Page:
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If you have a garden, adding Hosta plants will definitely liven up the space. They look great and are available in many colors.
However, sometimes Hostas seem to grow at a slower rate compared with other plants. The size of the Hosta varies depending on the species and cultivar of the plant.
Additionally, the growing environment directly affects its growth rate and size. So, make sure you pay close attention to all your plant’s likes and dislikes.
This article will guide you on how to make Hostas grow bigger. Also, we’ll tell you what to avoid to ensure the plant grows big and in a healthy way.
Let’s dive right in.
Here are the most important factors for growing hostas that are as large as possible.
Hostas come in many sizes. So, if you’re looking to plant large-sized Hostas, why not start by planting species known for their big sizes? Here are some of the most popular large hosta cultivars:
On average, most of these species can grow six feet in diameter and have a height of more than 30 inches. Here are more giant hosta varieties to choose from.
Giving your plants room to grow will enable them to grow big and strong. Hostas require room for leaf expansion. Furthermore, the roots need space to expand and prevent crowding. This collects water and nutrients from the soil, thus encouraging faster growth.
The easiest method to do this is to leave at least five feet of space around the plant.
Good soil contains the nutrients that hosta plants need to thrive. Therefore, your plants need healthy soil to flourish and grow.
Most gardeners prepare their soil before planting hostas by mixing in organic matter. You should also pay attention to the pH level of the soil. Hostas prefer to be in neutral to slightly acidic soil.
Avoid using conventional non-organic fertilizers. Instead, use organic fertilizers as they produce the ideal soil for hostas. In addition, they contain the microorganisms that plants need to thrive.
Luckily, Hostas are low-maintenance plants that don’t need much attention. However, like all plants, they require water to survive.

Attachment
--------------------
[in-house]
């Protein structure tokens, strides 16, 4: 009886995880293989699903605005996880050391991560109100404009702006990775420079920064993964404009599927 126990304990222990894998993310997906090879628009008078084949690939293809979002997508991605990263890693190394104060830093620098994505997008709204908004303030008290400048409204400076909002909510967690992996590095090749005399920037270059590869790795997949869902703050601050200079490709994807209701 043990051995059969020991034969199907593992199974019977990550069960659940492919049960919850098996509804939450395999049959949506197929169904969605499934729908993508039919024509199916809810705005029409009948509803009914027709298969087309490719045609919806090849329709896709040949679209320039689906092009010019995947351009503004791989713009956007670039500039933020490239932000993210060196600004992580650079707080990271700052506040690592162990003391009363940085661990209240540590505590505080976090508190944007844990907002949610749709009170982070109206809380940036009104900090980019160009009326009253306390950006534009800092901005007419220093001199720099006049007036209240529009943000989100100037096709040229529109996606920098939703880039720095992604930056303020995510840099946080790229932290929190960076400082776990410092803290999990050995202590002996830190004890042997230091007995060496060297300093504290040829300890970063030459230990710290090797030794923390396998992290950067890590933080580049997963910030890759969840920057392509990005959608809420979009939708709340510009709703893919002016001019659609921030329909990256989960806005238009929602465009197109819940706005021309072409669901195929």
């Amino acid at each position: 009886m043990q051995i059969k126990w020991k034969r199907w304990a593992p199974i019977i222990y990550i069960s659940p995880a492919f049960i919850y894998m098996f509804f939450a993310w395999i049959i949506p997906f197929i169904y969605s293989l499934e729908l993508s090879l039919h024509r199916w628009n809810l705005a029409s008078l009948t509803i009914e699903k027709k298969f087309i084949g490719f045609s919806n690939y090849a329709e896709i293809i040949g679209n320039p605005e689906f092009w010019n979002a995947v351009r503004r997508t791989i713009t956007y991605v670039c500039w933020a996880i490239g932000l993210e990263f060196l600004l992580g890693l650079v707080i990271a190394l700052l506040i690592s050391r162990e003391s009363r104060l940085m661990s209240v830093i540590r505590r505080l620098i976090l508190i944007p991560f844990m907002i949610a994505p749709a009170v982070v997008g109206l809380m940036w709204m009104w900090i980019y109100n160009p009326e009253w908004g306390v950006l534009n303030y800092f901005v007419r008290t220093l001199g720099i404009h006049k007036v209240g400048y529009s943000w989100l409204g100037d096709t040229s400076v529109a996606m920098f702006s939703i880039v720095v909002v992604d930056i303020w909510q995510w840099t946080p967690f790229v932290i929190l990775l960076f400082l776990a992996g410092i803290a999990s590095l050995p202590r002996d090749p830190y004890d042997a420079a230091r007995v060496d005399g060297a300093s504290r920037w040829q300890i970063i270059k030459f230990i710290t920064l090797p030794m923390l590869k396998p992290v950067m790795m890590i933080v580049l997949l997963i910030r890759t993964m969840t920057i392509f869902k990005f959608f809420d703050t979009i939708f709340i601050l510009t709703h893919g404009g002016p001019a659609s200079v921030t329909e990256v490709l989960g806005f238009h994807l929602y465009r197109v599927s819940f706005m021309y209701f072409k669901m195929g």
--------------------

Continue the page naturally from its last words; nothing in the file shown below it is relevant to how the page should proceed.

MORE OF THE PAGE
Even though Hostas can withstand droughts, they prefer damp, well-drained soil. This means that the soil should have some water in it, but also small pockets of air (kind of like a wrung-out sponge). Hostas can stop growing and blooming if they don’t get the water they need.
Hostas that have just been planted require regular watering every day over the first two weeks. Then, water them only once a week to avoid root rot. They may need more frequent watering during hot spells during the first year or two, but after that, they should be quite tolerant to drought.
Also, try to water them early in the morning. This helps prevent the moisture from evaporating too quickly in the sun, thus enabling better absorption.
Despite their reputation for their adaptability in the shade, Hostas still require light to grow and produce energy. Their foliage is brighter and thicker when exposed to sunlight, not to mention grows faster as well. Direct morning sun is far preferable to harsh afternoon sunlight.
You should use caution, though, since too much sunlight can result in sunburned leaves. This is especially true for blue-leaved varieties, which should only be given limited direct sunlight in the morning. It can also cause their colors to fade and become a dull shade of green.
Big hostas need more nutrients more often than smaller plants. So, it makes sense to use fertilizer to provide extra nourishment to the big plants.
You can use a hosta fertilizer or all-purpose plant food with a balanced NPK. First, nourish your Hosta plants in the spring when they’re just beginning their growing season. Then, repeat once more after a month. Finally, give them one final fertilizer feeding in the middle of August. Here are more details all about when to fertilize hostas.
Avoid doing a few things to make sure the plant develops into a large, thriving plant.
Don’t cut back your hostas until all the leaves have died back to the ground in the fall. In mild zones, you’ll notice that your plants have a lot of dead leaves by the end of winter. Yet, don’t be in a rush to remove them right away.
Many Hosta leaves can become dormant and appear dead. In this case, you would be removing possibly viable plant parts that can grow in the spring.
Leave as many leaves on the plant as possible (for as long as possible). This is because the plant uses its leaves to create the energy it needs to grow larger. Removing leaves that are functioning removes their potential to create energy.
Typically, people divide plants to control the plant’s size, to create more individual plants, or give the mother plant space to flourish. However, this process won’t be effective if you’re planning on growing large hostas.
Dividing your Hosta plants means you’ll have smaller plants that will take twice as long to grow. Instead, plant the hosta in its forever home, and don’t disturb the roots after planting. Leaving the roots untouched will lead to a larger plant in a shorter amount of time.